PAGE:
Not always, it depends on the heating and insulations used.
===Boiler==Some old boilers used cast iron heat exchangers. These exchangers are horribly inefficient and should be replaced.
No they are not, I would challenge you to put your hand in a heat exchanger and fire up the boiler.
===Programmable room stat==These save money if you use them to heat the house to a lower temp for part of the day. if you don't, they won't save a thing.
WRONG!
===TRVs== They are of no benefit, it depends how your heating is zoned, your insulation methods and where thermostats are.
===Turn radiators off==Turn off radiators in spare rooms etc
NO! This can mean that you get condensation.
===Room programmers & thermostats==Controlling the timing of heating or the temperature indiviually for each room trims waste further. However its not trivial to fit such control systems, and not many DIYers do so.
That is a stupid idea and very expensive to fit.
===Electric heating==This costs much more than mains gas to run.
Probably not now after the 220% increase in British Gas costs over the last 5 years. Customers are stupid enough to stay with them!!!
===Clothes==Wearing clothes saves energy. Wearing additional clothes saves more energy. It seems obvious, but does get overlooked.
No it doesn't, if I put my coat on now it will not cost me any less for gas.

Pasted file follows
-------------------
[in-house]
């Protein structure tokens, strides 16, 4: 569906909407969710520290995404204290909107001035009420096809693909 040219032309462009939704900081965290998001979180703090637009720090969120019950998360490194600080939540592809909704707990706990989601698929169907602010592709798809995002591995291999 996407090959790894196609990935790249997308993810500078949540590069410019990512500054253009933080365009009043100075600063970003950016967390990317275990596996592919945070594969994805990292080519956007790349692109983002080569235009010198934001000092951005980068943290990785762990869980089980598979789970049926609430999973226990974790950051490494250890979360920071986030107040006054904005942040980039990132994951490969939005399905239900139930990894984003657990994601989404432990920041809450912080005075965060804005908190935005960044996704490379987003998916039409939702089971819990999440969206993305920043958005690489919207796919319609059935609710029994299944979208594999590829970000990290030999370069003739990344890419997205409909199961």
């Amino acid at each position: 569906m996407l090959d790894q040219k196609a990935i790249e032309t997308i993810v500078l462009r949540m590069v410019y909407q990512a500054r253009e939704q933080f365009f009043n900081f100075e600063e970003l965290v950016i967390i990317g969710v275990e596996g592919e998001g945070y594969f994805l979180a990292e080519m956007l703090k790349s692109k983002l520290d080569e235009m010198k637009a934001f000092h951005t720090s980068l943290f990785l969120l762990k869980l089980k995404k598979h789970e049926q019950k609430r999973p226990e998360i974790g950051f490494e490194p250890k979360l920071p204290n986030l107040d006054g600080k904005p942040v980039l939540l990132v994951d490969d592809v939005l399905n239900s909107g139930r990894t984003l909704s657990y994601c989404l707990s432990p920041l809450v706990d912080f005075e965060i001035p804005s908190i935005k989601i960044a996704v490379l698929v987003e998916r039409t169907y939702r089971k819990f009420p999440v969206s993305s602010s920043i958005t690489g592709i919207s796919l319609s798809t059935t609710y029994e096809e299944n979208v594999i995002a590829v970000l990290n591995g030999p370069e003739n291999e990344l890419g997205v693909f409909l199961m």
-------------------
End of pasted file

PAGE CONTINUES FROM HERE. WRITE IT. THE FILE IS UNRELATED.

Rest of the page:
==Lighting=Replacing filament with [[CFL]] saves money -
It doesn't because the companies INCREASE prices to meet projected income figures. For example, I used to pay 9p per unit for electric, two years later it is 14p per unit! That is because demand fell and companies still wanted the same income.
==Kitchen====Dishwasher== Water and a sink! Saves a fortune.
===Washing machine==40C washes use less energy than hotter programs, but machines do need at least an occasional hot wash to clean the machine. Pongs result otherwise.
Washing below 40 isn't recommended, muck builds up and pong eventually takes over. Buying a new machine because you used cool washes is not energy efficiency!
Oh how wrong you are again, mine washes at 30degrees perfectly well.
==Tumble drier==Most of the energy use of tumble driers can be avoided with this [[Clothes Dryer]]
Drying clothes on a line outdoors costs nothing in summer.
You are really sounding thick now!
===Oven==Put foods to be cooked in without preheating the oven. The food's ready a couple of minutes sooner, and you lose 5 minutes of on-time. I've never found any downside to this.
I would but mine will burn the food doing this. That means wasted energy and cost of replacement.
===Hob==Use lids on pans, turning the gas down very low.
Don't use gas. Putting lids on can cause foods or sauces to be too concentrated. It also causes condensation problems.
Sometimes 2 foods can be cooked in the one pan together.
No they can't.
===Microwave==Vegetables can be microwaved instead of boiled, giving better flavour, less loss of nutrients, quicker cooking and much less energy use. Add 1tb of butter & water to the veg, cover, shake to mix, and nuke.
Completely ruins the flavour. A microwave used 10 times the power of an electric ring, so it's cheaper to cook them as normal.
Potato skin should not be eaten if cooked in a microwave, as it doesnt get enough time to fully neutralise the toxins.
No one I know has ever been poisoned or killed.
A microwave & convection combi cooker can cook with both methods at once. This can produce oven like results with a fraction of the cooking time and energy use.
No it doesn't!!!!! Look at the values.